Jörg Immendorff by Heidrun Reshöft

BOMB 7 Fall 1983
007 Fall 1983

Discover MFA Programs in Art and Writing

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Jörg Immendorff.

“Something is beautiful if it is honest. If you do an engaged piece of work, which is sincere, the concept of beauty meets the concept of truth. So no illusive harmony. I try to reach people who strive for truth, for identity. Although these conceptions are incredibly warn out, one must try to find the way back to these simple conceptions.”

Whenever Penck and Immendorff met in East-Berlin, they could only do so with much difficulty because of the particular political circumstances.

As Penck painted in a too “western” way, a prohibition to pursue his artistic activities was imposed on him, and eventually, in 1980, he was deprived of his DDR citizenship.

Immendorff had a hard time as an artist in West Germany. His art, stamped from the beginning by his political awareness, and thus not in agreement with the then prevailing art trends in the west, found almost no response.

Their artistic isolation, the effects of politics on their art and the partition of Germany were the essential subjects of their talks, which in 1977 resulted in a common exhibition; Penck mal Immendorff, Immendorff mal Penck in Cologne, Germany.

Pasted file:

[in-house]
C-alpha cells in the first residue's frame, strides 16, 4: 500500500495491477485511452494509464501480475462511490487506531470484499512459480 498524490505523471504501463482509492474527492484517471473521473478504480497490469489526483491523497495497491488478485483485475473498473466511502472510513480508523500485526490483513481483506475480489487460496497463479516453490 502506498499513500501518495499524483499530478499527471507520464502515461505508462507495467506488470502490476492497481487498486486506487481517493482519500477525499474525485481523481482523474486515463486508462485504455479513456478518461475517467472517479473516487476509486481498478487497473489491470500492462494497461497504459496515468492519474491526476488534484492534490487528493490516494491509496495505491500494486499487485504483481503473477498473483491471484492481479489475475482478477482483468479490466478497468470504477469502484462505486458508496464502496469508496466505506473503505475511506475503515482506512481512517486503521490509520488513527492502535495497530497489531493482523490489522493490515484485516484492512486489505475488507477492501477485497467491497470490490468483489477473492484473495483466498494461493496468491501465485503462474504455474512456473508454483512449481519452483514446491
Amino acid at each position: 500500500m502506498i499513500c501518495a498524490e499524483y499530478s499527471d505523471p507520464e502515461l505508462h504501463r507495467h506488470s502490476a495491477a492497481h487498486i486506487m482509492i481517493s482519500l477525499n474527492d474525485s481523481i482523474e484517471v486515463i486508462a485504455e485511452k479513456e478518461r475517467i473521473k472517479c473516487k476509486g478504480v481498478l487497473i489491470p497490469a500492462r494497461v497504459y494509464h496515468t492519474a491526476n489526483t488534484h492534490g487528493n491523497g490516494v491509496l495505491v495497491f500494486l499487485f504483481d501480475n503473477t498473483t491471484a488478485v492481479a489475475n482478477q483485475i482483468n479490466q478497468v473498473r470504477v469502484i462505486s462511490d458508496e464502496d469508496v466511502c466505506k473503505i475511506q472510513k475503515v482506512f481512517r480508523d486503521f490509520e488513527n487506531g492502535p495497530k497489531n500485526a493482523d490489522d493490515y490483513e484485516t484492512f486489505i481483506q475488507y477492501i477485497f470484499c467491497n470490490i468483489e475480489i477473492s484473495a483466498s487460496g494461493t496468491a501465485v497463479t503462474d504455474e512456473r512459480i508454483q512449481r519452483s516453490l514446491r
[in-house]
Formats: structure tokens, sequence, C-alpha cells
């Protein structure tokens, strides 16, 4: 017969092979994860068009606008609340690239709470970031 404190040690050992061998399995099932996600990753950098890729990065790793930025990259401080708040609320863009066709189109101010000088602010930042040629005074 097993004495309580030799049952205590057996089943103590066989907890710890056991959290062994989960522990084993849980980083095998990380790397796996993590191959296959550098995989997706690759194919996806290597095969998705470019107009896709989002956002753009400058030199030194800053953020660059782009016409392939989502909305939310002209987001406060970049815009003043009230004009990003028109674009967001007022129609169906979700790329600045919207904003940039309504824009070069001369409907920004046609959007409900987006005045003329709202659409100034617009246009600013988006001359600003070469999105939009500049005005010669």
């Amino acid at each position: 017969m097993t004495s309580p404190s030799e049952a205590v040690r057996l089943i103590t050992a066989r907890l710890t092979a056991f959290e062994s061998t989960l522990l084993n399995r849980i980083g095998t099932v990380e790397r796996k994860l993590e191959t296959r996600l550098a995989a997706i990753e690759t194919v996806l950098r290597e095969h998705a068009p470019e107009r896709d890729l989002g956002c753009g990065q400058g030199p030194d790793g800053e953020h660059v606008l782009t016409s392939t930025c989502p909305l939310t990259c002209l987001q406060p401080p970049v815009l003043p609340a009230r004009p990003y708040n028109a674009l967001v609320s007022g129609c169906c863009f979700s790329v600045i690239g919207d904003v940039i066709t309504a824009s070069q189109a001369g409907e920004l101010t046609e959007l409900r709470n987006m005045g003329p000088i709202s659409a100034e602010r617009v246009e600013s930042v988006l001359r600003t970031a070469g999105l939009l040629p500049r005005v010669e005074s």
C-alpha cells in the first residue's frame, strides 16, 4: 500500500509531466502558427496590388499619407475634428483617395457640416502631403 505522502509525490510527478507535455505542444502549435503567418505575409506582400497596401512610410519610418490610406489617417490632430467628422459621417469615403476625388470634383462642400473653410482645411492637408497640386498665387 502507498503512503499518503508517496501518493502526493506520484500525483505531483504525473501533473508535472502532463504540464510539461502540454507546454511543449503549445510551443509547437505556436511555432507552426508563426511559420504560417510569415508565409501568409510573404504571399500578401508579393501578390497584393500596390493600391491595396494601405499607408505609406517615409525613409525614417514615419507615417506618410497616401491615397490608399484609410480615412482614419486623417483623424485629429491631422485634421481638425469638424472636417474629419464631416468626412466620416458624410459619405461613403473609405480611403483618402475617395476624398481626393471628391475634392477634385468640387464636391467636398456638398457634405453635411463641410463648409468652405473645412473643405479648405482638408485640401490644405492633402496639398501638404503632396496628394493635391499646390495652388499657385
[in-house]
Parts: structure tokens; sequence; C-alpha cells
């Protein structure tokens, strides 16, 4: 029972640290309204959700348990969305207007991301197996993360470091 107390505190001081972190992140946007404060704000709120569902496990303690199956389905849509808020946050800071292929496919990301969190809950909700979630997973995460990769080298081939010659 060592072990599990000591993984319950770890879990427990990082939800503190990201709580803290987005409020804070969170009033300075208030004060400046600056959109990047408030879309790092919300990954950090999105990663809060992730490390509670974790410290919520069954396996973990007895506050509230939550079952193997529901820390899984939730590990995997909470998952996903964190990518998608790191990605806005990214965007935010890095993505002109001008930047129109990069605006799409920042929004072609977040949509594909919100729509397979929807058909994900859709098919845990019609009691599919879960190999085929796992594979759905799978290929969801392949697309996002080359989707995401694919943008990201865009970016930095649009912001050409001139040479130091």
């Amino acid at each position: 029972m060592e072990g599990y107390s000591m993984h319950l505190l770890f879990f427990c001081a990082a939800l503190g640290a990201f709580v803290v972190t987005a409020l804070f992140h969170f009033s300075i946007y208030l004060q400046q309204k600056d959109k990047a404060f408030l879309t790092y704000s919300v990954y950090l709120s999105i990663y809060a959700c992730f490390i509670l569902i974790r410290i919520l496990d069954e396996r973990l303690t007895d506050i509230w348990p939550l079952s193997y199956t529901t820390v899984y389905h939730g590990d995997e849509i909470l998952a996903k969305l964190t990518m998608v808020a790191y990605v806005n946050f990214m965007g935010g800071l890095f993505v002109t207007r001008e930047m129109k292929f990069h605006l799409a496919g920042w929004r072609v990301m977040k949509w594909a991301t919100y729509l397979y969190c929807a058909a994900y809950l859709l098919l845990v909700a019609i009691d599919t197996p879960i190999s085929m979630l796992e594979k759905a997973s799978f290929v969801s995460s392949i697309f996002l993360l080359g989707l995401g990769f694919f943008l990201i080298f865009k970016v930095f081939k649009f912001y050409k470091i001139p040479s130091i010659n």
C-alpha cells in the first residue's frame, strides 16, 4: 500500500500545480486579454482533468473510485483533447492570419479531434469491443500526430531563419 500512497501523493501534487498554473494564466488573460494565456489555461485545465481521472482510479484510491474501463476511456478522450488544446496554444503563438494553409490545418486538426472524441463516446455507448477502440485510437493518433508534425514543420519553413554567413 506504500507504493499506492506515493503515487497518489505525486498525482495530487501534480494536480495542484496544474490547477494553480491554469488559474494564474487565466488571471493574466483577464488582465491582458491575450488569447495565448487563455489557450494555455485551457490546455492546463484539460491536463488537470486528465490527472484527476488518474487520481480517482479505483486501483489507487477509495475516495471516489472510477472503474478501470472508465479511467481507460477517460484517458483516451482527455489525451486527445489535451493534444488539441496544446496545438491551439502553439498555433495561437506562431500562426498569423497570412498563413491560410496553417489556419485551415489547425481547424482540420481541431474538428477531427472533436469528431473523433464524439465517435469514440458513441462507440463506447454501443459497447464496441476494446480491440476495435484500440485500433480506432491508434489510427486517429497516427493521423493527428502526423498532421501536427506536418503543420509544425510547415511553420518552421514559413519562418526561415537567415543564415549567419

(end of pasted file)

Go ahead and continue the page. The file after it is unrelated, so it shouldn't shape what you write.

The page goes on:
For Immendorff the intense preoccupation with the partition of Germany and the artistic and personal problem of the forced separation of the Penck-Immendorff team became a necessity. The result of this artistic struggle manifested itself in 1978 in his painting Café Deutschland. It is his answer to the absurdity of this artificial partition into two countries, which, notwithstanding their different political ideologies, exhibit a startling parallelism in their systems—in both countries the individual has lost the disposal of his own life.

The decisive impulse for Café Deutschland was the painting Caffé Greco by the Italian realist Renato Guttuso, which Immendorff saw at the Biennale in Venice in 1976. In this picture Guttuso shows the art historical import of the Roman artists’ café. He puts together works of art and persons from different chronological eras. Guttuso does not believe “that an artist defies reality with the intention to change it. This is no direct process. The artist paints things, not ideas. When the painter has ideas, that is, real ideas and no presumption, these issue from the painted things.”

This artistic attitude was the challenge for Immendorff to articulate decidedly his contrary conception of realism. Using the same picture measures as did Guttuso in Café GrecoImmendorff created the pendant painting Café Deutschland.